Good News for Greyhounds
Track closures mean fewer ex-racers are looking for homes, especially in western Canada
The good news for greyhounds is that tracks have been closing down at a fast pace over the last decade, and fewer dogs are being bred for racing. That means there are not as many ex-racers to compete for retirement homes as there once were, so a higher percentage of pooches are getting placed than ever before.
The down side is that this also means our rescue groups in some areas of Canada - notably the western provinces, as most of the remaining US tracks are in the Florida area - are scaling back their placement services these days and you may have to wait a little bit longer than before to be matched up with the perfect greyhound pet for you.
If you can't find a greyhound to adopt in your own province, try a neighbouring province. Adoption groups have a great network to place ex-racers!
Although its kennels are located in Washington state, Greyhound Pets Inc. serves British Columbia, Canada, as well. Steven Waines is the contact person for all BC adoptions, and you can find his contact information along with details on available dogs right here.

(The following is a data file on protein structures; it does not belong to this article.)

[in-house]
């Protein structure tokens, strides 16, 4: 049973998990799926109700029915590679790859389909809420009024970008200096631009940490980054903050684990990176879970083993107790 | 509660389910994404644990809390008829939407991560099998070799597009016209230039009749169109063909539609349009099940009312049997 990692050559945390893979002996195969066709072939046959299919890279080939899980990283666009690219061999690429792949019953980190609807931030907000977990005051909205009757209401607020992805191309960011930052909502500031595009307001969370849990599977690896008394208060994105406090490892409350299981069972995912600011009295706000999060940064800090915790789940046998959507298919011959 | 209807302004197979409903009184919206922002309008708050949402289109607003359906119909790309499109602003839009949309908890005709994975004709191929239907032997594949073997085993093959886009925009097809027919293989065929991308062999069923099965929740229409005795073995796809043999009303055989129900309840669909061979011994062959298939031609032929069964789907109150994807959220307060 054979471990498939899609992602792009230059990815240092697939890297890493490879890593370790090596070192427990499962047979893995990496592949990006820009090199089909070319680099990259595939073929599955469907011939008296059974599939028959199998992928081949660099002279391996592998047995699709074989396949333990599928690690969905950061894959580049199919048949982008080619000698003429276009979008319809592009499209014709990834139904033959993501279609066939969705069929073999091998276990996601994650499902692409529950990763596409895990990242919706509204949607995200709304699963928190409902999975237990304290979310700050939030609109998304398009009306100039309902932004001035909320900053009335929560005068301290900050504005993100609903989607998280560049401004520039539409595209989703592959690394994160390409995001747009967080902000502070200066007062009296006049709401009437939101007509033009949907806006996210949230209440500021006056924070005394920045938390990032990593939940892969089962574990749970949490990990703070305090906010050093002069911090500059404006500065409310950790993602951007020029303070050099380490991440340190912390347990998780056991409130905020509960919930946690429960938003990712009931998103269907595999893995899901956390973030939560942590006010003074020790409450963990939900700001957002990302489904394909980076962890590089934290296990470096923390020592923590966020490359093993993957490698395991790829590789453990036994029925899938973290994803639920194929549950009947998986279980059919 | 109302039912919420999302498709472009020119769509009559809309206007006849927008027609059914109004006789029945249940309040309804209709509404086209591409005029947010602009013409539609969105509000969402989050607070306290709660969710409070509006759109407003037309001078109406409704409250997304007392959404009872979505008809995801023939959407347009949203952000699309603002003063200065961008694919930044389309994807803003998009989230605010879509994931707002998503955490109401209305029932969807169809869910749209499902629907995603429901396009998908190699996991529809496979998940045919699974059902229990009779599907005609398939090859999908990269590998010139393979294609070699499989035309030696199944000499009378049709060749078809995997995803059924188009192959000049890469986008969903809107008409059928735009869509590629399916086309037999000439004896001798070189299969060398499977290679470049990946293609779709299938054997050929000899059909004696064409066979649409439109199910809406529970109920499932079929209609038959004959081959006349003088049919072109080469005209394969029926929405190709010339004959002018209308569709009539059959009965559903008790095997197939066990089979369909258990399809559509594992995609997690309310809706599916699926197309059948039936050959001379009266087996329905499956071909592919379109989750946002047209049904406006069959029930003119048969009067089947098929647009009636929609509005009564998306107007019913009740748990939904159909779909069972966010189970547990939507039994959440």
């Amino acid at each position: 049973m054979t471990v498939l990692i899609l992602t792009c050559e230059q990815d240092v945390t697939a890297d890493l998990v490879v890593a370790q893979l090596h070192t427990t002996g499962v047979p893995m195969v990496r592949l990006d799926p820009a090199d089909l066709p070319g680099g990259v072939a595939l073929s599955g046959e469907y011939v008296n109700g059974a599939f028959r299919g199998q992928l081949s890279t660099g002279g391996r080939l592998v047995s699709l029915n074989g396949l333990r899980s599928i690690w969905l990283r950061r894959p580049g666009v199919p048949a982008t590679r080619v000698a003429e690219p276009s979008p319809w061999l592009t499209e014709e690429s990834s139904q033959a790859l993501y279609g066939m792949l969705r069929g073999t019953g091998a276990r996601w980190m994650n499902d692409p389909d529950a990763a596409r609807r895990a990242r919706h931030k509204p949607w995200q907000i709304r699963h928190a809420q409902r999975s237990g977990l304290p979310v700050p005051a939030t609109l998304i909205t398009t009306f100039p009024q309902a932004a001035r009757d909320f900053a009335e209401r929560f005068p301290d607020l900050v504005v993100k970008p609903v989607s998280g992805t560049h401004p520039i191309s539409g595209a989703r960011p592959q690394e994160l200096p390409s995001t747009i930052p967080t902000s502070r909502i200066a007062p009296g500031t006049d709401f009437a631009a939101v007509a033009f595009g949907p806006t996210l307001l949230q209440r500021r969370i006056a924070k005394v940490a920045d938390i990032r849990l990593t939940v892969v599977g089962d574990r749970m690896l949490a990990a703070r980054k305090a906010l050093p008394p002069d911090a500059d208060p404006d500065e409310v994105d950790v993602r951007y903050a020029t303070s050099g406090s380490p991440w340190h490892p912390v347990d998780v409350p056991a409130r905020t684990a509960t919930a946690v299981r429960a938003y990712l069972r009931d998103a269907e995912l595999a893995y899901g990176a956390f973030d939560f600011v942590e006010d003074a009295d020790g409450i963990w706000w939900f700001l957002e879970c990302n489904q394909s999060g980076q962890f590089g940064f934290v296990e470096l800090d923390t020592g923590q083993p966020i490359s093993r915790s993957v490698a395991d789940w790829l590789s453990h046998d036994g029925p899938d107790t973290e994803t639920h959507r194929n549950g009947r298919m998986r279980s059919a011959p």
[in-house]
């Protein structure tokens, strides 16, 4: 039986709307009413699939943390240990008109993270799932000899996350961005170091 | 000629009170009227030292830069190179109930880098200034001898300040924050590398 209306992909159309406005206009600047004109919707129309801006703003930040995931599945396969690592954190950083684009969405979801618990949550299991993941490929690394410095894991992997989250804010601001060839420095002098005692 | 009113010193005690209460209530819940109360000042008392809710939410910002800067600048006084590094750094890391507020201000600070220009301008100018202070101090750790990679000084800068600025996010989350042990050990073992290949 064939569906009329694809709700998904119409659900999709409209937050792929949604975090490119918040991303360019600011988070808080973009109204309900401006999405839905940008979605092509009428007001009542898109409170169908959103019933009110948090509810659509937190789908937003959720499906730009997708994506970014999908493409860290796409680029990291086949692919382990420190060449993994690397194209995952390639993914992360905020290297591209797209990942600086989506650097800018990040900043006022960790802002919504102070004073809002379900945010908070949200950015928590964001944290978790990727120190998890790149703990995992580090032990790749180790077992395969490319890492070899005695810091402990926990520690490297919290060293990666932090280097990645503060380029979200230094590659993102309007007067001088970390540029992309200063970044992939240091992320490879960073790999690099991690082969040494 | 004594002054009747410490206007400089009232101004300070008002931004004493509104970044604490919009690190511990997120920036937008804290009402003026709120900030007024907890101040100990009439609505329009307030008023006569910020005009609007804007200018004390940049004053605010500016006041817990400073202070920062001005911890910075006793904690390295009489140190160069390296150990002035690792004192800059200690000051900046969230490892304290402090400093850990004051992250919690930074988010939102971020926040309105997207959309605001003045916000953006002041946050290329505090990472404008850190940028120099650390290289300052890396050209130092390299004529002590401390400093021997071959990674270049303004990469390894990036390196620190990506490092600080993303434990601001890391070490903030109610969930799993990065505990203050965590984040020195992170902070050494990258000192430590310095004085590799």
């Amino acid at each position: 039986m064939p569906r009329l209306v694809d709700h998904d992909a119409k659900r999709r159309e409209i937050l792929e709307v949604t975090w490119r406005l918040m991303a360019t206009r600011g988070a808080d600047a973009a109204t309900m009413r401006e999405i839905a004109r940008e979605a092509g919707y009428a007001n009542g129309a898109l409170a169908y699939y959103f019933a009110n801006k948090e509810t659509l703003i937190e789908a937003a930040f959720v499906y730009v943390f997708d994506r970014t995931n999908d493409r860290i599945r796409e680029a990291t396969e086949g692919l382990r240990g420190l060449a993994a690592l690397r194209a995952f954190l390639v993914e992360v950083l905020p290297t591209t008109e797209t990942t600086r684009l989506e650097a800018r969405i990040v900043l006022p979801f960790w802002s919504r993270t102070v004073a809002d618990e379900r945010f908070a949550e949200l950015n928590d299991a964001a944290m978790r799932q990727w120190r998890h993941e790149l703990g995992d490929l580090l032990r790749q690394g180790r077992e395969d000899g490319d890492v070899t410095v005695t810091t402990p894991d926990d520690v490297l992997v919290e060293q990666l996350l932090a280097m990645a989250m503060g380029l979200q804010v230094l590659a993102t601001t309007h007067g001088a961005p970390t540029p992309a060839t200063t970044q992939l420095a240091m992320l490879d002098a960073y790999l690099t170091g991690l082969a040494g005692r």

Another group, Northwest Canadian Greyhound League serves British Columbia as well as Alberta where it was founded in 1999 to rescue greyhounds from Canada's only dog track, in Calgary. NCGL is a bit unusual in that it arranges the adoption of NGA-registered retired racing greyhounds , but also handles unregistered greyhounds who have never raced. They also place "coyote hounds," which are a cross of greyhound with another breed, often a larger and heftier dog such as a wolfhound. You can check out the available dogs on their website.
In the province of Alberta, I've long been a great fan of the Chinook Winds Greyhound Rescue, which since its beginning in 2004 has placed more than 1300 retired racers into loving families all through Western Canada. That's one fine record. Chinook Winds is no longer bringing new dogs up from the United States, however, because all the recent closures of tracks mean that most of the racing greyhound are located in the Florida area, and from there to Alberta is a very long way to transport a sensitive living creature.
The group may have changed its focus a bit, but it is important to note that they are still taking care of any that had been placed through their agency and now for some reason need to be rehomed, so do check their website for available dogs. You may be lucky enough to get a Chinook Winds dog of mature years and some experience as a family pet.